MB2-717 Certification: (Microsoft Dynamics for Sales) – Charts

As I prepare for my Dynamics 365 certification in sales (MB2-717), I am creating blog posts based on my revision. I hope that collectively these posts may prove useful to anyone also preparing for the MB2-717 exam. In this post I will focus on charts.

From a sales point of view, charts are essential to help us monitor sales performance. They can be displayed on forms, views and dashboards within Dynamics 365. Therefore when taking you exam you will need to understand charts and dashboards, I will cover dashboards in a future post.

There are two types of charts. Personal and system.

Personal charts

  • Can be created by any user. (With correct security privileges.)
  • Are initially only visible to the user who created them.
  • Personal charts can be shared with other users or teams.
  • Can be included in personal dashboards. (not system dashboards.)

System charts

  • Visible to all users.
  • Out of the box Dynamics 365 contains several examples of system charts.
  • Developers, with customizer or systems administrator roles, can create new system charts.
  • Can be included in solutions.
  • Can be included in personal and system dashboards.

Below you can see that the ability to maintain user charts is controls by a security role setting.


Multiple chart types exist in Microsoft Dynamics CRM, via the chart designer interface users can create the following types of chart;

  • Bar – Shows data in horizontal columns.
  • Column – Shows data in vertical columns.
  • Pie – shows data as slices of a pie. Useful for show numerical proportions of data. (Such as % sales by sales territory)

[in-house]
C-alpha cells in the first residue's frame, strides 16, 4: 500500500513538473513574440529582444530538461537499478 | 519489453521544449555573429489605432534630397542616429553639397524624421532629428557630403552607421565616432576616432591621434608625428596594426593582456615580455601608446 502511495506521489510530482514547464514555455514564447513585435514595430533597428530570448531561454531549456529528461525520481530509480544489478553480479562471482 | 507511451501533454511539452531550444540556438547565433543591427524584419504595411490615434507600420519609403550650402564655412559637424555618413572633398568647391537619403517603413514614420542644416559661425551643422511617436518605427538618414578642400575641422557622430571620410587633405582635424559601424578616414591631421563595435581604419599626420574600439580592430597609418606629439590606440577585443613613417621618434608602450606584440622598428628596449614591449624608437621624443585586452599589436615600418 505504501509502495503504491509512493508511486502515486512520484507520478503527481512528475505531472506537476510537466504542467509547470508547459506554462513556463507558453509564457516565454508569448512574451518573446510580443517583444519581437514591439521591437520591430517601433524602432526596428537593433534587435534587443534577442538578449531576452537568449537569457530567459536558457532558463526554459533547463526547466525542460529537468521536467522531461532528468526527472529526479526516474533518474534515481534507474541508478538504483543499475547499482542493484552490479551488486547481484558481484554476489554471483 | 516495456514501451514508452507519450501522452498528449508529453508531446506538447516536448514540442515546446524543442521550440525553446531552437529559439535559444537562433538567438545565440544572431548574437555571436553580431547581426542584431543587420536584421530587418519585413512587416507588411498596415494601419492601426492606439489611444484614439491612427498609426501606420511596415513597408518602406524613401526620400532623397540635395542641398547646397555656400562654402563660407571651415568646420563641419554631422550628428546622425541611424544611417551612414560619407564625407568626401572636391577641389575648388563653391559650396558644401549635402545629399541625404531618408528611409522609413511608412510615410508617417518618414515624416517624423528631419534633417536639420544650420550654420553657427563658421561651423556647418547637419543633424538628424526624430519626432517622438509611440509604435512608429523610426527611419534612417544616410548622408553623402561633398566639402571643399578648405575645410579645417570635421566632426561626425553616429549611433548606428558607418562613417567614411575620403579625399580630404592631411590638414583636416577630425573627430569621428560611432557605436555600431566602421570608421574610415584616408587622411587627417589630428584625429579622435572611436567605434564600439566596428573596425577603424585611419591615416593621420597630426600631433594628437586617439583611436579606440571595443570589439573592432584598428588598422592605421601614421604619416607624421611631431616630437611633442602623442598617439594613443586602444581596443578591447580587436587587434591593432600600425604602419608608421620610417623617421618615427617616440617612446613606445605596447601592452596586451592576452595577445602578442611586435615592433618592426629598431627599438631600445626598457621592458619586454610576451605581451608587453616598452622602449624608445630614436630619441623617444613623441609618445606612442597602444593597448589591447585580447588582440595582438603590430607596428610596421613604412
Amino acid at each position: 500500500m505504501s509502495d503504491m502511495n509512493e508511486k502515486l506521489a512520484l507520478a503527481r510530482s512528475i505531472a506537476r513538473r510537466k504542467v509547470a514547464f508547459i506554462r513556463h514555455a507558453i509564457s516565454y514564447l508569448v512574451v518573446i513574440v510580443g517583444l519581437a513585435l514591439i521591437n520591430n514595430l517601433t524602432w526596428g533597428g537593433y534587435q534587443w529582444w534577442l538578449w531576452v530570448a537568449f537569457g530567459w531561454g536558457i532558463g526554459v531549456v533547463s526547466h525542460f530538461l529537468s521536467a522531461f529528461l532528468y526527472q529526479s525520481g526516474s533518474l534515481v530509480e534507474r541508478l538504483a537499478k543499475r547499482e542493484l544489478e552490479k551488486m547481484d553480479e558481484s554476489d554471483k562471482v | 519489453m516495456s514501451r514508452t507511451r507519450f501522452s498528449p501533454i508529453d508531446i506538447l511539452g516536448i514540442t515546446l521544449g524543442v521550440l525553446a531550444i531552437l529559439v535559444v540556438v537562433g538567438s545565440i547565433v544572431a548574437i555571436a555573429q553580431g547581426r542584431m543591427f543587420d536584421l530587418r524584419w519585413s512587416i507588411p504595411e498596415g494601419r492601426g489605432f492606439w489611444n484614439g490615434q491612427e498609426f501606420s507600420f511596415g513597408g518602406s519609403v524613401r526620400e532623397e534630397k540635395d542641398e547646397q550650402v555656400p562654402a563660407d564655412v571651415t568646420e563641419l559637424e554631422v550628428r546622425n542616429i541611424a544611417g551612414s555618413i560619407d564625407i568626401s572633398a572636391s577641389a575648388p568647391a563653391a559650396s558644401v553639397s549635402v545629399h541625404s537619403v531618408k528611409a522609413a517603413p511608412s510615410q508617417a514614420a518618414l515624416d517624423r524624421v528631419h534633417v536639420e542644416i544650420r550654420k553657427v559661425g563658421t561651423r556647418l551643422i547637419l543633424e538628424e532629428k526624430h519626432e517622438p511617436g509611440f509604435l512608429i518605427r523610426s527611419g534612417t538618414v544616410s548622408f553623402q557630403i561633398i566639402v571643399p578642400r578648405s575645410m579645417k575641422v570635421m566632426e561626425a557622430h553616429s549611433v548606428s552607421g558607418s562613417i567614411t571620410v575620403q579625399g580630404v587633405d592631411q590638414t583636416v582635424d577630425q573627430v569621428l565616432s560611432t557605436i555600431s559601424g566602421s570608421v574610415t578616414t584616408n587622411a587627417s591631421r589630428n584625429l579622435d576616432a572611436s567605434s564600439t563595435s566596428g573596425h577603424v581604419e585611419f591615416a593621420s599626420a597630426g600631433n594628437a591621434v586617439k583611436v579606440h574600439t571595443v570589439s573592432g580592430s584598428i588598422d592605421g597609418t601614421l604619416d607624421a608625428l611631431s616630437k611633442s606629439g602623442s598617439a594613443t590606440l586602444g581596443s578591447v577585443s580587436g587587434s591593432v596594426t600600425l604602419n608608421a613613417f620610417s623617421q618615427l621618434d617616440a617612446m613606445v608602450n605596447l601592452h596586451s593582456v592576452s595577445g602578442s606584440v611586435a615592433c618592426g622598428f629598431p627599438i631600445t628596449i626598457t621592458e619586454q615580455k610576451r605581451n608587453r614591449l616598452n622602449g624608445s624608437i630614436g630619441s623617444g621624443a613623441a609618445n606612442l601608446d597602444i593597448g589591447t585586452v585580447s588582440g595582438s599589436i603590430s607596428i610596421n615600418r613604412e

• Funnel – Shows values as progressively decreasing proportions amounting to 100 percent in total. (Often used to represent a sales pipeline.)
  • Area – used to show cumulative totals over time.
  • Line – Shows individual points on the chart joined by a line, useful when looking for trends over time.

The chart below shows a typical example of a sales pipeline shown in a funnel chart.

Tip: As shown below you can click on segment of a chart, that you have the ability to further filter on any field. Clicking the blue arrow will drill into the chart can represent the data in any one of the five chart types available in the filter. (Bar, Column, Funnel, Line and Pie.)

It is also possible to export the XML of the chart, edit it and re-import. This process allows other chart types to be created, including;

  • Doughnut
  • Candlestick
  • Radar
  • Bubble
  • And many more

In addition to changing the chart type in the XML other parameters such as colour, labels and drawing style can be customized.

Note: with system charts we can create two more chart types! Tag and doughnut. These chart types apply to entities which are enabled for use in the interactive service hub (ISH) and show in the ISH multi-stream dashboards. You can see these highlighted in the screen shot below.

Note: The customization of charts using XML is beyond the scope of the MB2-717 exam. But knowing they can be exported, changed and then re-imported as either a personal chart or a system chart maybe important.